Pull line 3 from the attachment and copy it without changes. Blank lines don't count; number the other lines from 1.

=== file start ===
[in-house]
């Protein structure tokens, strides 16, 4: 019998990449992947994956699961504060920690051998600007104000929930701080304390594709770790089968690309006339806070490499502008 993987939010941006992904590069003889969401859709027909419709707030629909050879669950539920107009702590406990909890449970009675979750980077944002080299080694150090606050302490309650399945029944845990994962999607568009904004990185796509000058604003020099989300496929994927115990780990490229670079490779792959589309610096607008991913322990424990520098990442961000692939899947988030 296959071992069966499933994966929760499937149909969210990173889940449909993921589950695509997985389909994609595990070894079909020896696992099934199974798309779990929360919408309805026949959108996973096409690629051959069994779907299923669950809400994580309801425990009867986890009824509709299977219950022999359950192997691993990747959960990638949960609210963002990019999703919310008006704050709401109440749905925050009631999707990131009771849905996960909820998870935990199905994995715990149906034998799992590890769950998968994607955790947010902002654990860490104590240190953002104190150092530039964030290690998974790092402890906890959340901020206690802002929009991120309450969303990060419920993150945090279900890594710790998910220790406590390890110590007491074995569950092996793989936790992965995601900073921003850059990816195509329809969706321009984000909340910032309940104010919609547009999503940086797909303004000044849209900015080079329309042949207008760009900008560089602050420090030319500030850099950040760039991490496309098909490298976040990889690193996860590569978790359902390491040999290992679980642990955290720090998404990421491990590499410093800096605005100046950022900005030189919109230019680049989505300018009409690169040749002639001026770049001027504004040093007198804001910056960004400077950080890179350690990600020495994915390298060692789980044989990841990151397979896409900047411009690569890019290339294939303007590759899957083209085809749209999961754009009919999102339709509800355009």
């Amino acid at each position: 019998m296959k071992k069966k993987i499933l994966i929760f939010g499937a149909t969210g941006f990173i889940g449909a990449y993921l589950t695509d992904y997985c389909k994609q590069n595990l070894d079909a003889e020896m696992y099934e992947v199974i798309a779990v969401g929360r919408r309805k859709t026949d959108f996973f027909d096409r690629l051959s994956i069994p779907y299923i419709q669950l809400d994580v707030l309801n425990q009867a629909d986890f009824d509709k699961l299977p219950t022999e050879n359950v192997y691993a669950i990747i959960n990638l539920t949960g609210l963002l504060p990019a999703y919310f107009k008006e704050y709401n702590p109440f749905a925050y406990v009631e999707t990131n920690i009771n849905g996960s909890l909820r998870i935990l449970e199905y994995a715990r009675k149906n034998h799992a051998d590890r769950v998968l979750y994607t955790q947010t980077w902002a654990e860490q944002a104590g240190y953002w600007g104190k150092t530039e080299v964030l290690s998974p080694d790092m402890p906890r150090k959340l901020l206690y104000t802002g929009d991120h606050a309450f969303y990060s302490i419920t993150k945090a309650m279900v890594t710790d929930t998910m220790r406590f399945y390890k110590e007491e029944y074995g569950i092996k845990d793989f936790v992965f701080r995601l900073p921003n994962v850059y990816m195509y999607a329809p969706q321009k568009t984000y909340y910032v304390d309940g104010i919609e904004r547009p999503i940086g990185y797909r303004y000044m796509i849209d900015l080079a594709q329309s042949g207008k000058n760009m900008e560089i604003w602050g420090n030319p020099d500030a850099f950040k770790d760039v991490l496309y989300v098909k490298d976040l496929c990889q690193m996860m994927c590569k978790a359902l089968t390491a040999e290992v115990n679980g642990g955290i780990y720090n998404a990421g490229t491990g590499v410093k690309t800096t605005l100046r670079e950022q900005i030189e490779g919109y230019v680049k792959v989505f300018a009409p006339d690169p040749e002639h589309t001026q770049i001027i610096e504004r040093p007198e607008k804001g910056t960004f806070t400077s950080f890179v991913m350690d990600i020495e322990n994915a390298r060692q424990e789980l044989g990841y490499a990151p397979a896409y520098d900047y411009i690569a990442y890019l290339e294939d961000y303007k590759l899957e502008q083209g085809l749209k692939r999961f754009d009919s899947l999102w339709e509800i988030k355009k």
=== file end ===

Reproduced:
């Amino acid at each position: 019998m296959k071992k069966k993987i499933l994966i929760f939010g499937a149909t969210g941006f990173i889940g449909a990449y993921l589950t695509d992904y997985c389909k994609q590069n595990l070894d079909a003889e020896m696992y099934e992947v199974i798309a779990v969401g929360r919408r309805k859709t026949d959108f996973f027909d096409r690629l051959s994956i069994p779907y299923i419709q669950l809400d994580v707030l309801n425990q009867a629909d986890f009824d509709k699961l299977p219950t022999e050879n359950v192997y691993a669950i990747i959960n990638l539920t949960g609210l963002l504060p990019a999703y919310f107009k008006e704050y709401n702590p109440f749905a925050y406990v009631e999707t990131n920690i009771n849905g996960s909890l909820r998870i935990l449970e199905y994995a715990r009675k149906n034998h799992a051998d590890r769950v998968l979750y994607t955790q947010t980077w902002a654990e860490q944002a104590g240190y953002w600007g104190k150092t530039e080299v964030l290690s998974p080694d790092m402890p906890r150090k959340l901020l206690y104000t802002g929009d991120h606050a309450f969303y990060s302490i419920t993150k945090a309650m279900v890594t710790d929930t998910m220790r406590f399945y390890k110590e007491e029944y074995g569950i092996k845990d793989f936790v992965f701080r995601l900073p921003n994962v850059y990816m195509y999607a329809p969706q321009k568009t984000y909340y910032v304390d309940g104010i919609e904004r547009p999503i940086g990185y797909r303004y000044m796509i849209d900015l080079a594709q329309s042949g207008k000058n760009m900008e560089i604003w602050g420090n030319p020099d500030a850099f950040k770790d760039v991490l496309y989300v098909k490298d976040l496929c990889q690193m996860m994927c590569k978790a359902l089968t390491a040999e290992v115990n679980g642990g955290i780990y720090n998404a990421g490229t491990g590499v410093k690309t800096t605005l100046r670079e950022q900005i030189e490779g919109y230019v680049k792959v989505f300018a009409p006339d690169p040749e002639h589309t001026q770049i001027i610096e504004r040093p007198e607008k804001g910056t960004f806070t400077s950080f890179v991913m350690d990600i020495e322990n994915a390298r060692q424990e789980l044989g990841y490499a990151p397979a896409y520098d900047y411009i690569a990442y890019l290339e294939d961000y303007k590759l899957e502008q083209g085809l749209k692939r999961f754009d009919s899947l999102w339709e509800i988030k355009k």